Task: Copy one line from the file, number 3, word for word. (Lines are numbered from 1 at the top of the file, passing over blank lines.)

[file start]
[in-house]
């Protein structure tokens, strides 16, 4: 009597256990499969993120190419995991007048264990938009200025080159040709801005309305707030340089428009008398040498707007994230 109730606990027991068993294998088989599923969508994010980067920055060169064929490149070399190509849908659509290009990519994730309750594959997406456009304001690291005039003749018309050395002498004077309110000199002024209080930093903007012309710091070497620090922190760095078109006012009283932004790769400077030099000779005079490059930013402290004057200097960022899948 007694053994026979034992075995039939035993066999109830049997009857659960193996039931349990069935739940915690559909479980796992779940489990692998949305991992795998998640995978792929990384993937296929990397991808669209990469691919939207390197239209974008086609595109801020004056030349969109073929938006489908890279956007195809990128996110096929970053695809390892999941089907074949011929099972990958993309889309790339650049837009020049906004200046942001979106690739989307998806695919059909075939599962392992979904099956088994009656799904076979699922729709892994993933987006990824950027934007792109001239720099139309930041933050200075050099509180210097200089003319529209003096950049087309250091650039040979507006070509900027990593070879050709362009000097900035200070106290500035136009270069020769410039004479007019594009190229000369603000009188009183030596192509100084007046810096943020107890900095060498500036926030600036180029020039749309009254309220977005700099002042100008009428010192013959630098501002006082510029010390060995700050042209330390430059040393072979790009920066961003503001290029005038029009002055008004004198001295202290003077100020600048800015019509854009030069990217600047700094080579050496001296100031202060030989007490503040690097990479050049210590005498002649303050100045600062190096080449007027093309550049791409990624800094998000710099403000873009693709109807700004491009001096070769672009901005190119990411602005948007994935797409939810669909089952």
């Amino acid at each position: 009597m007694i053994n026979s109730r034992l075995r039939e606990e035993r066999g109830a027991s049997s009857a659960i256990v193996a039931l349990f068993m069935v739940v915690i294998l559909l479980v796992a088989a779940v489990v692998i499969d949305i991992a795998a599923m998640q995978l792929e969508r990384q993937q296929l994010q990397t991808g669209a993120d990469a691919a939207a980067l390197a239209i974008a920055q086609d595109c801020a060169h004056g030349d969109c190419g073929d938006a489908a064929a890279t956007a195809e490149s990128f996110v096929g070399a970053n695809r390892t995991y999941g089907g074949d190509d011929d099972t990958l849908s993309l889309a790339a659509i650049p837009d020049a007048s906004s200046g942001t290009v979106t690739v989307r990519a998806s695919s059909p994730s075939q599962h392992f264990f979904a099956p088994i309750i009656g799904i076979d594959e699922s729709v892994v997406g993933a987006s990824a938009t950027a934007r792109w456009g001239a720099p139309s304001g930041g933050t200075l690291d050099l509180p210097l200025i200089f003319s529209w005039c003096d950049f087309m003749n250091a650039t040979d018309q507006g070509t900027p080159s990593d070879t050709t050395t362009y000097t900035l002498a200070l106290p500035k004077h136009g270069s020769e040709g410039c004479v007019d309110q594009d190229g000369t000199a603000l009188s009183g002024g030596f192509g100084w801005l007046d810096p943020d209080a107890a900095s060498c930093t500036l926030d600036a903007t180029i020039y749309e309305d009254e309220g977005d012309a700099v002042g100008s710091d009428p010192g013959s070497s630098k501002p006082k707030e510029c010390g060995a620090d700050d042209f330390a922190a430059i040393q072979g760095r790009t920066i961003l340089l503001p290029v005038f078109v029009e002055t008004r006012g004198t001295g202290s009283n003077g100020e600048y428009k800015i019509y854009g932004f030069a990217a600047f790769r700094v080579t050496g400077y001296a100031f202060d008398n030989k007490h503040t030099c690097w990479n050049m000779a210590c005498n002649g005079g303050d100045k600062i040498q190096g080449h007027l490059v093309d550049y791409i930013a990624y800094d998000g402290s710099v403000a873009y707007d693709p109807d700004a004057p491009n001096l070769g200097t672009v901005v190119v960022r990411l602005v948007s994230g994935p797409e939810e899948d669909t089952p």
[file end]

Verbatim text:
């Amino acid at each position: 009597m007694i053994n026979s109730r034992l075995r039939e606990e035993r066999g109830a027991s049997s009857a659960i256990v193996a039931l349990f068993m069935v739940v915690i294998l559909l479980v796992a088989a779940v489990v692998i499969d949305i991992a795998a599923m998640q995978l792929e969508r990384q993937q296929l994010q990397t991808g669209a993120d990469a691919a939207a980067l390197a239209i974008a920055q086609d595109c801020a060169h004056g030349d969109c190419g073929d938006a489908a064929a890279t956007a195809e490149s990128f996110v096929g070399a970053n695809r390892t995991y999941g089907g074949d190509d011929d099972t990958l849908s993309l889309a790339a659509i650049p837009d020049a007048s906004s200046g942001t290009v979106t690739v989307r990519a998806s695919s059909p994730s075939q599962h392992f264990f979904a099956p088994i309750i009656g799904i076979d594959e699922s729709v892994v997406g993933a987006s990824a938009t950027a934007r792109w456009g001239a720099p139309s304001g930041g933050t200075l690291d050099l509180p210097l200025i200089f003319s529209w005039c003096d950049f087309m003749n250091a650039t040979d018309q507006g070509t900027p080159s990593d070879t050709t050395t362009y000097t900035l002498a200070l106290p500035k004077h136009g270069s020769e040709g410039c004479v007019d309110q594009d190229g000369t000199a603000l009188s009183g002024g030596f192509g100084w801005l007046d810096p943020d209080a107890a900095s060498c930093t500036l926030d600036a903007t180029i020039y749309e309305d009254e309220g977005d012309a700099v002042g100008s710091d009428p010192g013959s070497s630098k501002p006082k707030e510029c010390g060995a620090d700050d042209f330390a922190a430059i040393q072979g760095r790009t920066i961003l340089l503001p290029v005038f078109v029009e002055t008004r006012g004198t001295g202290s009283n003077g100020e600048y428009k800015i019509y854009g932004f030069a990217a600047f790769r700094v080579t050496g400077y001296a100031f202060d008398n030989k007490h503040t030099c690097w990479n050049m000779a210590c005498n002649g005079g303050d100045k600062i040498q190096g080449h007027l490059v093309d550049y791409i930013a990624y800094d998000g402290s710099v403000a873009y707007d693709p109807d700004a004057p491009n001096l070769g200097t672009v901005v190119v960022r990411l602005v948007s994230g994935p797409e939810e899948d669909t089952p």